Freelancer’s Union Declares War on Deadbeat Clients

How come no one has thought of this sooner?

As a freelancer, it comes at the worst time. You’ve been working your tail off on this seemingly great project. There’s an end in sight — a great deliverable and that momentous occasion where you hand off your project and receive payment for all of your hard work.

Except what happens when that payment never comes?

Sometimes there’s legal backlash, small claims court, unanswered emails and phone calls. Sometimes the freelancers write it off as a business loss. Even so, they never forget.

I remember having to call and email some of these deadbeat clients when I was incredibly ill with bronchitis and laryngitis. I needed money to go see the doctor. I could barely get out of bed. In between the four deadbeat clients I think I wrangled together about $50, barely enough to fill a tank of gas to head over to the clinic. Despicable. This isn’t tolerated anywhere else.

So enter the World’s Longest Invoice…for all deadbeat clients. I’m sad to say that I contributed to roughly $7,150 to that invoice for various clients I’ve had that have ran off with my work, only to have benefited from it while leaving their loyal designer in the dust. Perhaps it was partially my fault for not being as aggressive or threatening legal action, but I’d really prefer to just spend my time working on projects for clients who understand my value and respect my profession. Oh, and don’t think you’ll skate with my work for too long. Karma, baby. That’s all I have to say.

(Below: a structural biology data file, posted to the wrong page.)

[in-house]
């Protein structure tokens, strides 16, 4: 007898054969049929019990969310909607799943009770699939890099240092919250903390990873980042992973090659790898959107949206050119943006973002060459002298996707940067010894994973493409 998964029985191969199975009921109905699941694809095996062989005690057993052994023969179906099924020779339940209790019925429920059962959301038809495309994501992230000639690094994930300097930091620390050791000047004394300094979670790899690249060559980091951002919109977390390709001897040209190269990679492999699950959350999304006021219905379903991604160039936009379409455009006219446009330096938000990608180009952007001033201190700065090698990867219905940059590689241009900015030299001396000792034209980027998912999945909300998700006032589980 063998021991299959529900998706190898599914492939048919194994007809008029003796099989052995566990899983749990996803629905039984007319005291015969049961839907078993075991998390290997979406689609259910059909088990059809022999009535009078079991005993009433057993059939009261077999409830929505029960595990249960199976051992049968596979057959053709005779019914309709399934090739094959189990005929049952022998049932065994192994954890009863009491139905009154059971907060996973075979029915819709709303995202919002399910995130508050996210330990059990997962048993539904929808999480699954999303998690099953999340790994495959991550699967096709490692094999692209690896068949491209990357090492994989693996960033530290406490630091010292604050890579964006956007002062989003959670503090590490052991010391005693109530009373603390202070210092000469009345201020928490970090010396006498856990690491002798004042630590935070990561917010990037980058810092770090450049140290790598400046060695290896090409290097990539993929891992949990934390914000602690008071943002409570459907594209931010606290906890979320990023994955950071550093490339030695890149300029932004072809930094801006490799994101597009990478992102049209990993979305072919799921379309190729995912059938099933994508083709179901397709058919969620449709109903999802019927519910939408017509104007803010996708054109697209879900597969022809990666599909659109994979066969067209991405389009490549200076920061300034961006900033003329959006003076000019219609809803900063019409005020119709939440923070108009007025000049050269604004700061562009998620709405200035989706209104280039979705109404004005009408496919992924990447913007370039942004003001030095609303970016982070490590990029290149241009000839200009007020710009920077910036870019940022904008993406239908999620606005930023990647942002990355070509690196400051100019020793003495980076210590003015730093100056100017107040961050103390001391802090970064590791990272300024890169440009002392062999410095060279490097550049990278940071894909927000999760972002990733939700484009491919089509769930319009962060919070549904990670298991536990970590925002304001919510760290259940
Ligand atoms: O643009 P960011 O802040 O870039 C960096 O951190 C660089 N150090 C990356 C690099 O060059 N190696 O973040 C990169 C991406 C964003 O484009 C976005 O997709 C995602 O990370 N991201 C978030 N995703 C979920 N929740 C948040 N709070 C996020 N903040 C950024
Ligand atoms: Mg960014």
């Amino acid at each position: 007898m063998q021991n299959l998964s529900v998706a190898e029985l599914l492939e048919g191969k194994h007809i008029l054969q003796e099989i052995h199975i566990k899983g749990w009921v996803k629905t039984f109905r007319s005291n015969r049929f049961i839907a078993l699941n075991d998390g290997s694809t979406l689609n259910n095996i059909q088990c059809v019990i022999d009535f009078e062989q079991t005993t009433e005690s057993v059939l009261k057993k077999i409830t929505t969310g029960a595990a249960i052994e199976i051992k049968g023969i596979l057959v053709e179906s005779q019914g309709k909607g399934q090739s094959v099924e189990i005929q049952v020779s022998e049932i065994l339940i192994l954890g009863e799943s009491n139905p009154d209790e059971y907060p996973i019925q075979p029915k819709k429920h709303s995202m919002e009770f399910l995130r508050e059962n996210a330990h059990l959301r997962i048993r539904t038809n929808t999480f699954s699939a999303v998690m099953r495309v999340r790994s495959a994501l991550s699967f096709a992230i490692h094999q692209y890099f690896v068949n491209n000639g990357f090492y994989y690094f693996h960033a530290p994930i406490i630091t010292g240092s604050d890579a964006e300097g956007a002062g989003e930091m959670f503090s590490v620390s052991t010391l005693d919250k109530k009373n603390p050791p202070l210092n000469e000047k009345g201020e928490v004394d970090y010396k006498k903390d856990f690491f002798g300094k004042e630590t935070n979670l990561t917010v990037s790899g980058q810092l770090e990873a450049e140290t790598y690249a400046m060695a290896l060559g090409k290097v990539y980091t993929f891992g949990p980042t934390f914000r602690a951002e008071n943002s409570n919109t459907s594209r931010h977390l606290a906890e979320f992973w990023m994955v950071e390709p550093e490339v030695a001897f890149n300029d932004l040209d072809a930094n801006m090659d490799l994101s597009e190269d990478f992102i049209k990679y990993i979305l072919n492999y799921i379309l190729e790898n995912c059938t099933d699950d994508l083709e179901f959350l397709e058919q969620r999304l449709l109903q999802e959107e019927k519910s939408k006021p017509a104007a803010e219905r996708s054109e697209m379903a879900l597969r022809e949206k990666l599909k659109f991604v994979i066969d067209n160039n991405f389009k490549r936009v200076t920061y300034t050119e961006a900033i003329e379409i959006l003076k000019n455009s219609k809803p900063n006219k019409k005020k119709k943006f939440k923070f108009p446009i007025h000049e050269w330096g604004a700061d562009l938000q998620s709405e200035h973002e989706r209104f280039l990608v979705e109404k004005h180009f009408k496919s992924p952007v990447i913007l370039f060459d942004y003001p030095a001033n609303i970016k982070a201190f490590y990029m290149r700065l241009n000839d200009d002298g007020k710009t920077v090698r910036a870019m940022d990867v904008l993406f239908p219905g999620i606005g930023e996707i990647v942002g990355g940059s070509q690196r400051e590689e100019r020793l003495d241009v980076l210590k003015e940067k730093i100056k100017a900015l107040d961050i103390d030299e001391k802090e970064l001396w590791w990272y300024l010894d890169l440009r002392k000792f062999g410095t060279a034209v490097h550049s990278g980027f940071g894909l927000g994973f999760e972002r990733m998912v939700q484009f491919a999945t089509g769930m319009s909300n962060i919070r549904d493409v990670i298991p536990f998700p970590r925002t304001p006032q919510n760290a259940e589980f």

One thought on “Freelancer’s Union Declares War on Deadbeat Clients

  1. I’ll ad $18,265.00 to that invoice.

    I was on a smallish monthly retainer with this client — a Dayton-based work apparel retailer w/a dozen stores across five states — for three years. Started out with a couple of TV spots (many were ADDY winners) and mailers per month. In the third year he added newspaper (a dozen rags, twice a week), email blasts, web banners, and in-store signage — effectively tripling the scope of work. Midway through 2011 I brought the imbalance (over $15K in total excess hours year to date) to his attention and submitted a compensation proposal that stated a reasonable retainer increase and offered up three very fair options for satisfying the deficit.

    He acknowledged the increased workload and met me a little more than halfway on the retainer going forward. But his response to the deficit was, “Well, that’s in the past and you already did the work, so I don’t see that as my problem.” WTF?!

    I swallowed hard, accepted the new comp agreement, and decided it was better to have the business for less money than not have it at all.

    By years end, even with the increase, the deficit had grown another $3K. I requested an early January meeting to discuss his 2012 ad budget and assumed scope of work. In that meeting he informed me that he had overbought and undersold 100s of $1,000s in merch and had to all but eliminate his ad budget. No new creative. No more retainer, and maybe refresh a few ads/spots now and then paid for hourly. I raised the issue of the 2011 deficit again and received virtually the same response. And he added that he would probably have to close a few stores and even file for Ch 13 if things didn’t turn around.

    Bottom line for me: Good-bye Raven Rock and good-bye $18K.
    Bottom line for Raven Rock Workwear: Most of his storefront windows are still displaying huge “Inventory Elimination!” signs. Happy tanking, Schmuck.

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